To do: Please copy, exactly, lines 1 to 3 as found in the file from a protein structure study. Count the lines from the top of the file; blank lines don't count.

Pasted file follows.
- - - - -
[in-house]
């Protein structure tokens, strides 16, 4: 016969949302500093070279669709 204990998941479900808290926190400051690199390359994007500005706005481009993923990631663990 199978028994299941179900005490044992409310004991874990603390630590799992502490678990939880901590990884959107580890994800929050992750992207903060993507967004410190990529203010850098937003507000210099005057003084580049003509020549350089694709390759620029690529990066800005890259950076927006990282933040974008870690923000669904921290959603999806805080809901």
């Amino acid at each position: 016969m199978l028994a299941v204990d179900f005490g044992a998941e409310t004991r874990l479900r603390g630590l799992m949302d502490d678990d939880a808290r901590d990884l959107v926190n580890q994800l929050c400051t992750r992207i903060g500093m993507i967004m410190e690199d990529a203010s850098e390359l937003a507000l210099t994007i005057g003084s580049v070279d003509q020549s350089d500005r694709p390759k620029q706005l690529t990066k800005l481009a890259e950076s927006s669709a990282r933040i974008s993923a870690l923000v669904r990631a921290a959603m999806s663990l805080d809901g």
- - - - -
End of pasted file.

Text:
[in-house]
């Protein structure tokens, strides 16, 4: 016969949302500093070279669709 204990998941479900808290926190400051690199390359994007500005706005481009993923990631663990 199978028994299941179900005490044992409310004991874990603390630590799992502490678990939880901590990884959107580890994800929050992750992207903060993507967004410190990529203010850098937003507000210099005057003084580049003509020549350089694709390759620029690529990066800005890259950076927006990282933040974008870690923000669904921290959603999806805080809901």
């Amino acid at each position: 016969m199978l028994a299941v204990d179900f005490g044992a998941e409310t004991r874990l479900r603390g630590l799992m949302d502490d678990d939880a808290r901590d990884l959107v926190n580890q994800l929050c400051t992750r992207i903060g500093m993507i967004m410190e690199d990529a203010s850098e390359l937003a507000l210099t994007i005057g003084s580049v070279d003509q020549s350089d500005r694709p390759k620029q706005l690529t990066k800005l481009a890259e950076s927006s669709a990282r933040i974008s993923a870690l923000v669904r990631a921290a959603m999806s663990l805080d809901g």